Year: 2023 Source: Glasgow, UK: The Institute for Research and Innovation in Social Services. (2023). 21 p. SIEC No: 20230667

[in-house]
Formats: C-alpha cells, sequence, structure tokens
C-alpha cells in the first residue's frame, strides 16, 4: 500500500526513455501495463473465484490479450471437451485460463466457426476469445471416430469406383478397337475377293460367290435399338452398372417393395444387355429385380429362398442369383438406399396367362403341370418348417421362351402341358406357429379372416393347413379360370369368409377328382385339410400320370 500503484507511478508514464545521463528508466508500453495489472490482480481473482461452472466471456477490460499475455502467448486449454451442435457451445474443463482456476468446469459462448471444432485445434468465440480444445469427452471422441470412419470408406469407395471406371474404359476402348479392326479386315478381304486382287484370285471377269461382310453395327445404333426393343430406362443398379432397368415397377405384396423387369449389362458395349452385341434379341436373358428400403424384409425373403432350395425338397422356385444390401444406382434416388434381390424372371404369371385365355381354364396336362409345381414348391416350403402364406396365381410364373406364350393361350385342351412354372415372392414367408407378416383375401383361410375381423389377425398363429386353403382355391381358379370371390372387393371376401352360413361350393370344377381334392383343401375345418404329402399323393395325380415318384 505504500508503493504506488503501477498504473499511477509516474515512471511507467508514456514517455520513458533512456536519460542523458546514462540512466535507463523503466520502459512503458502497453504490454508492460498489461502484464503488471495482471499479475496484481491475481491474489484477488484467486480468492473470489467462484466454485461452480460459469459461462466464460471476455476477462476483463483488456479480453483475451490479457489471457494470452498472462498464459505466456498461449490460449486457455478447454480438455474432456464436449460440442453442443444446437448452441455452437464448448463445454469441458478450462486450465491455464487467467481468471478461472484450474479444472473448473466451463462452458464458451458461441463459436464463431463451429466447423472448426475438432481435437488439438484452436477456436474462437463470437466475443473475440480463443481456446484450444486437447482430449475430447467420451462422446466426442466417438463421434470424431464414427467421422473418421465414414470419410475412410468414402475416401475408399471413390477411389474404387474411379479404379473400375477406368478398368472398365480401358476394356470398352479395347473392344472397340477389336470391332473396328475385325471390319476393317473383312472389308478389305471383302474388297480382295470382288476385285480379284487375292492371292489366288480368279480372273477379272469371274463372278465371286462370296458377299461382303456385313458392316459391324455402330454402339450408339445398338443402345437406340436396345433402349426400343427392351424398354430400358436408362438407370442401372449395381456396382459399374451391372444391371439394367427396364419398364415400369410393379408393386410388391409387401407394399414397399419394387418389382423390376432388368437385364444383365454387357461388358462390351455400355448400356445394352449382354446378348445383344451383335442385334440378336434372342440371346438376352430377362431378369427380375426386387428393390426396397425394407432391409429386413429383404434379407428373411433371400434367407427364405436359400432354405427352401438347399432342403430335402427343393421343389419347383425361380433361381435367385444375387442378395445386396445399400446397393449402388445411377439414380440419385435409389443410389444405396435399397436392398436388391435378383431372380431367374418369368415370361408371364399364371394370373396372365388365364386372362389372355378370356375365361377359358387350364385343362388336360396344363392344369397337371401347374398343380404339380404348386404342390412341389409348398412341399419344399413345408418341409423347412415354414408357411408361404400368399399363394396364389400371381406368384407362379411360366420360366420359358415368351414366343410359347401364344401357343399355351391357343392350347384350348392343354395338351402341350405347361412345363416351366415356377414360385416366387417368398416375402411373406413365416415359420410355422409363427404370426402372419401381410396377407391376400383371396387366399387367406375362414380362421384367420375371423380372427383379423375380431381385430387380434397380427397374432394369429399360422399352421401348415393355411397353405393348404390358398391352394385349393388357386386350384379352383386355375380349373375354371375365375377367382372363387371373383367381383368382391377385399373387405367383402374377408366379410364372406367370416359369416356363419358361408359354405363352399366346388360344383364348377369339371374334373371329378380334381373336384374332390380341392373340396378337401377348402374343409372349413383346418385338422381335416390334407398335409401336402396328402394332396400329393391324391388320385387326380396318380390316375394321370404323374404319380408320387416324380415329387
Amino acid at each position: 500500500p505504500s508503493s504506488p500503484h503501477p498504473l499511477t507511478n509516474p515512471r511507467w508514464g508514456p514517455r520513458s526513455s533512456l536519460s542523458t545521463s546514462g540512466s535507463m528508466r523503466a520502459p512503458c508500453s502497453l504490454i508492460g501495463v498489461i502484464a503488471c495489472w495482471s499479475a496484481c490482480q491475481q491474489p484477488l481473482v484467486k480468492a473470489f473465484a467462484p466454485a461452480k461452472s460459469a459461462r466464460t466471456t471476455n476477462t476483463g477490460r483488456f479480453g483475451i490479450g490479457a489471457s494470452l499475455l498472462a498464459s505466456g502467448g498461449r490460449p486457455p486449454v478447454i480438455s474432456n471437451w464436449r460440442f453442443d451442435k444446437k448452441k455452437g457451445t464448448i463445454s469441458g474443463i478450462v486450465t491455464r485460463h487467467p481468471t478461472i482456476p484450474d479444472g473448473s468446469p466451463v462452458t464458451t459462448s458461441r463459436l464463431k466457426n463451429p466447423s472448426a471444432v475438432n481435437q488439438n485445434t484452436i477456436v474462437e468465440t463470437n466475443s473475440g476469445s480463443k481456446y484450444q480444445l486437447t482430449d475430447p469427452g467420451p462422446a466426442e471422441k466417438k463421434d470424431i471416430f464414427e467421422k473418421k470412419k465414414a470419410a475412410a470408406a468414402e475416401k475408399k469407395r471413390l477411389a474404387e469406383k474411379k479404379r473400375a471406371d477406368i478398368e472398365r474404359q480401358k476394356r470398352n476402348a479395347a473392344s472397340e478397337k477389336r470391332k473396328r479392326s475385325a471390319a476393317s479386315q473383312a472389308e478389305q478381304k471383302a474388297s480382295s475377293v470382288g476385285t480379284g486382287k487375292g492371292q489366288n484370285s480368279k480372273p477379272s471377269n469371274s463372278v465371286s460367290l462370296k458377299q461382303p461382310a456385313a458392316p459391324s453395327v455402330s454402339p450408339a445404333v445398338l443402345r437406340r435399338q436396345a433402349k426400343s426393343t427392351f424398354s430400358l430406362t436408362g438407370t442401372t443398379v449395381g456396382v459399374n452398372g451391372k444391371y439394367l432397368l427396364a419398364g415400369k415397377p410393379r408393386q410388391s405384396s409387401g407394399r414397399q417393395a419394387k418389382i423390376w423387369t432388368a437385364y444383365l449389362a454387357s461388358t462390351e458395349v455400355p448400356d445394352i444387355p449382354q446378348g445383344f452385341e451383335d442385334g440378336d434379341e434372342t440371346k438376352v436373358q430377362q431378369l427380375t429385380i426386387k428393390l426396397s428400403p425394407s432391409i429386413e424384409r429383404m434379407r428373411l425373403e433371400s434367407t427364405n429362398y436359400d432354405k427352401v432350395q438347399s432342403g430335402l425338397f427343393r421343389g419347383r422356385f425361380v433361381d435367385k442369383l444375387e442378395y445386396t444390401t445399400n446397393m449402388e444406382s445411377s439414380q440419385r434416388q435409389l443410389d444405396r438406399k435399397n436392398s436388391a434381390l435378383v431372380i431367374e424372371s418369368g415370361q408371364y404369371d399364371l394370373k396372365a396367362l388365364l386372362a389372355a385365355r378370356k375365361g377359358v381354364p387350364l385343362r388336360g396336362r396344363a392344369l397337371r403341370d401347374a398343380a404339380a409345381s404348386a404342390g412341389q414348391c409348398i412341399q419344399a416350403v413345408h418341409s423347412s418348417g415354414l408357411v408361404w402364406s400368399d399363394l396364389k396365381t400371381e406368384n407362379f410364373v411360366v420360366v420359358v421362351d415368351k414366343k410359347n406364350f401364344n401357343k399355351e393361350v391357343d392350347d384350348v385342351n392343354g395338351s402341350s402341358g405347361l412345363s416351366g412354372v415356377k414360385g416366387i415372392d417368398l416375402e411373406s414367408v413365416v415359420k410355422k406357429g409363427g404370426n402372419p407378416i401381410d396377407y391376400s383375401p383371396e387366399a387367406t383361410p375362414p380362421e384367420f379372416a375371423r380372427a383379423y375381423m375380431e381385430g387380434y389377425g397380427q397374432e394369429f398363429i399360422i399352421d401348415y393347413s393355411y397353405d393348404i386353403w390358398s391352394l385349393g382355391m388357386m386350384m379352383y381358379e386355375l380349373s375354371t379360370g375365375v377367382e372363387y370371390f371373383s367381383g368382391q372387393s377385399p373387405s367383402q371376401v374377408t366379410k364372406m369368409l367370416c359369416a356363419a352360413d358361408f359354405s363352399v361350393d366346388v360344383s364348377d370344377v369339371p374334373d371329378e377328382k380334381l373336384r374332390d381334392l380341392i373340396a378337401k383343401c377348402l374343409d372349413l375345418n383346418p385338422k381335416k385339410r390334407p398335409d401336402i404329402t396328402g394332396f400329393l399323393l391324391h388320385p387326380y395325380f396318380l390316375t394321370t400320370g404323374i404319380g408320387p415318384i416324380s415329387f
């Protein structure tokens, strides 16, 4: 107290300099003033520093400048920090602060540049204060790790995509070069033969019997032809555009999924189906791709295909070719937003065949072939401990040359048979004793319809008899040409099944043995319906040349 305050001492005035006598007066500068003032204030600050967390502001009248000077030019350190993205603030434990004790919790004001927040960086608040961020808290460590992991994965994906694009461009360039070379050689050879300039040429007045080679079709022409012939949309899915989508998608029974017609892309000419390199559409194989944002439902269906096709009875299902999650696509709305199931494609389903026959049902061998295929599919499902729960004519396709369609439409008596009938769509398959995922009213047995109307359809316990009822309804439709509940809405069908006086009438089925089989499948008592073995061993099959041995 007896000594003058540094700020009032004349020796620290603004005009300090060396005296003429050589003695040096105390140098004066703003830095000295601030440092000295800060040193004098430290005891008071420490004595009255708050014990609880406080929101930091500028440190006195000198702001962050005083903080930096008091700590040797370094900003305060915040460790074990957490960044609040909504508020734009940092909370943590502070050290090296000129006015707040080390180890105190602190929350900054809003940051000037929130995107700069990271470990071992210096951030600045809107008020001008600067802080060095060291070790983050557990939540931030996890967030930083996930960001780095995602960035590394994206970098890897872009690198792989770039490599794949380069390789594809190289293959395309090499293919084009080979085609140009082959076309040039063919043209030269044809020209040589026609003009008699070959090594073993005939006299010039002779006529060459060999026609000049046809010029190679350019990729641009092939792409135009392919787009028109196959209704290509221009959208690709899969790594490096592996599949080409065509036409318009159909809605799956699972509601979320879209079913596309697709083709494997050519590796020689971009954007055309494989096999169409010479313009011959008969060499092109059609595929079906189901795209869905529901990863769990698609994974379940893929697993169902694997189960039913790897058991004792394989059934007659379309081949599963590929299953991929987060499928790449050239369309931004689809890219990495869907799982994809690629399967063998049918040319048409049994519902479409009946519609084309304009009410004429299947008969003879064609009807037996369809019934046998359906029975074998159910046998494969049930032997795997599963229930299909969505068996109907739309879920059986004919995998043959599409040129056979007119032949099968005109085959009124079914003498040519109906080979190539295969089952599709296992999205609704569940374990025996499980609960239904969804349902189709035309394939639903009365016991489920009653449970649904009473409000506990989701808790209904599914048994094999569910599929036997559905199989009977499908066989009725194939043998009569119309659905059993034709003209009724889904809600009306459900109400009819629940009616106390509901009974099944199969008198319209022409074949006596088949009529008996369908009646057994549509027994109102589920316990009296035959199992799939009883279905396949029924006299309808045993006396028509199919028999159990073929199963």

The unique factors which contribute to suicide actions in later life are often more difficult to recognise than contributing factors in younger individuals. Suicide thought may be passively expressed and can be triggered by the experience of existential loneliness or a sense of a ‘completed life’. This can give rise to self-neglect, particularly of one’s own health, and death hastening behaviour such as the voluntary stopping of eating and drinking, as well as more purposive suicide acts. Taking a life course including a trauma-informed approach can help practitioners identify contributory risk and protection factors. Ageism and stigma can mean that suicidal thought and action are less likely to be recognised in later life. Existing suicide prevention interventions are not sufficiently nuanced for older people. Practitioner skills and knowledge on how to screen, approach and discuss the topic of suicide in later life should draw on principles of time, space, and compassion.